On May 22, SOCHAI, represented by Sharma, was announced the winner of Lead 2030 Challenge for Sustainable Development Goal’s Zero Hunger category. As the winner, Sharma was awarded $50,000 and a year-long mentorship support from Reckitt Benckiser (RB), a British multinational company. “This award came with a much-needed cash injection for our organisation to conduct more programmes in different areas, and valuable mentorship from RB,” says Sharma.
Half of the award money, says the SOCHAI team, will be used to fund their programmes. “Most of our work has been in districts that are close to Kathmandu, but with the award money, we can now afford to look beyond neighbouring areas,” says Malla. “The team is already working on identifying one location each from the mountain, hill and terai regions to start long-term programmes.”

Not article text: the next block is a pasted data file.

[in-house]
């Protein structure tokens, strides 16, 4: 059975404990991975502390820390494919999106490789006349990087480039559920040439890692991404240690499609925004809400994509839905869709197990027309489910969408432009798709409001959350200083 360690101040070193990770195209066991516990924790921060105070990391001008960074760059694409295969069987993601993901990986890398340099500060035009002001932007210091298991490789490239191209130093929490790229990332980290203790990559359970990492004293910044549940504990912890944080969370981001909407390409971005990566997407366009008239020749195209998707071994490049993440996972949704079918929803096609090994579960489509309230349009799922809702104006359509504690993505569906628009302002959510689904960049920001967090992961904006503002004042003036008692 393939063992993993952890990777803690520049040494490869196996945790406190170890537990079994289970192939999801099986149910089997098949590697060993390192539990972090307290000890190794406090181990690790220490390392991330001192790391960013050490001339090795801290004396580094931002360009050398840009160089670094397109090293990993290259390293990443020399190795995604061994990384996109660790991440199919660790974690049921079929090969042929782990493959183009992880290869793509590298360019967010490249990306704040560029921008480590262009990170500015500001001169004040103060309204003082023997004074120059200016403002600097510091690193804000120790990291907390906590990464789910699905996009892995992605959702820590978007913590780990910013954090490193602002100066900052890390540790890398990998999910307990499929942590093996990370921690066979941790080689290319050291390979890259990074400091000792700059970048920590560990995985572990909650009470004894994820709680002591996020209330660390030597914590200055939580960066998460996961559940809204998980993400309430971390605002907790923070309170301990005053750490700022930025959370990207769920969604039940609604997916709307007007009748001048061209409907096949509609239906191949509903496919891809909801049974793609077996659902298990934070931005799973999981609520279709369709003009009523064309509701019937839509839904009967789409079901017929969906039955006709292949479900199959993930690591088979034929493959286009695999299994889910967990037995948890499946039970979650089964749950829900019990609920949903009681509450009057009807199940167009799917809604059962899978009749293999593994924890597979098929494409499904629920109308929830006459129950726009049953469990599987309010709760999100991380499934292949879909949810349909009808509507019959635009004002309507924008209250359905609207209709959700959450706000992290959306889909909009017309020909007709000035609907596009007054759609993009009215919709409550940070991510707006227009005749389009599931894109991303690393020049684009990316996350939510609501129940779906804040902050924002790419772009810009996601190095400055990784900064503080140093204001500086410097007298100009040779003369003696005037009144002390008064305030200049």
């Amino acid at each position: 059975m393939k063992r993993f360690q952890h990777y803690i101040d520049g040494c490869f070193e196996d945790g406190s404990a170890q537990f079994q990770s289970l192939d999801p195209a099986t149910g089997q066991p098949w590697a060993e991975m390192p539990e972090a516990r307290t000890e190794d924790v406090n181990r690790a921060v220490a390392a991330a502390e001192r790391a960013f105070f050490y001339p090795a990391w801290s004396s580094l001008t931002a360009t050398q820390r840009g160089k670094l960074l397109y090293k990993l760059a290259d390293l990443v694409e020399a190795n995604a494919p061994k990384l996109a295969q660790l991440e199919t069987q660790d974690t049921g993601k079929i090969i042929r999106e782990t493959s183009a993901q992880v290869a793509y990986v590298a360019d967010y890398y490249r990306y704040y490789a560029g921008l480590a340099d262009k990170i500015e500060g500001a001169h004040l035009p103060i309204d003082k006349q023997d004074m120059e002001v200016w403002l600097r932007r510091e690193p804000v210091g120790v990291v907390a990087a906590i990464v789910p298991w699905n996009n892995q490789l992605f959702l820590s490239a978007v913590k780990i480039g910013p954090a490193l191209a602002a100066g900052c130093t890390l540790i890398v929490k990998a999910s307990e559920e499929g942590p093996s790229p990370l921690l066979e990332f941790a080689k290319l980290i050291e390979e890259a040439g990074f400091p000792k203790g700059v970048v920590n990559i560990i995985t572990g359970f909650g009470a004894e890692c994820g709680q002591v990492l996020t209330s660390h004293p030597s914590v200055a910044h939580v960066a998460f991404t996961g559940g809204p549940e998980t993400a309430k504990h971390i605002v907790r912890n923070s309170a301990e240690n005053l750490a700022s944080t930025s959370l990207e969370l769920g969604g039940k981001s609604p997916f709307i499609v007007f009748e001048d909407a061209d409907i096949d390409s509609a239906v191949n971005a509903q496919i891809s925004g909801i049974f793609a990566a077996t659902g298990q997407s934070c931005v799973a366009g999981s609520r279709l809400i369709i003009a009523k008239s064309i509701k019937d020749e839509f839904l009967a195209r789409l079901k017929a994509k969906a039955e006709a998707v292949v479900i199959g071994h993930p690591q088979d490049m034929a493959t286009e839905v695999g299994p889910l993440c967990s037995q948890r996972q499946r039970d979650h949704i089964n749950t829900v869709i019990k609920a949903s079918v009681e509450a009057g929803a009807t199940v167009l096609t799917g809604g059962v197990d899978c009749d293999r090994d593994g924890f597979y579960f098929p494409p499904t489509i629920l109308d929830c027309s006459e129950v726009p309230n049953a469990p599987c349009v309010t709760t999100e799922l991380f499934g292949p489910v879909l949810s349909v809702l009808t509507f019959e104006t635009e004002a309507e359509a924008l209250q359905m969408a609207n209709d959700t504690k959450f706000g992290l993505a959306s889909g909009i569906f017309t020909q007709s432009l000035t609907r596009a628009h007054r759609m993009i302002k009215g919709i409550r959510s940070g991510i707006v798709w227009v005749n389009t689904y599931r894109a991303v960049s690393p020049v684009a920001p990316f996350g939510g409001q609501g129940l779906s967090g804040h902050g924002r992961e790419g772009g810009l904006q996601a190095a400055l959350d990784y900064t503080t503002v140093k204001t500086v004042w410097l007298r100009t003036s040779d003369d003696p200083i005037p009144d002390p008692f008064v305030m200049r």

The other half of the award money, says the team, will be spent on R&D on new products to diversify the organisation’s product portfolio. Profit generated from the sale of these products will be injected into funding programmes.
Last month, Eva Gyawali, a business graduate, joined SOCHAI’s team as business manager. Gyawali’s role, says Malla, is to come up with new product ideas that align with their organisation’s core values, and also look after the branding and marketing.
“She has already presented us with several interesting business ideas, all relating to food and nutrition. But whatever we decide to go with, social entrepreneurship will be an integral aspect of our business wing,” says Malla.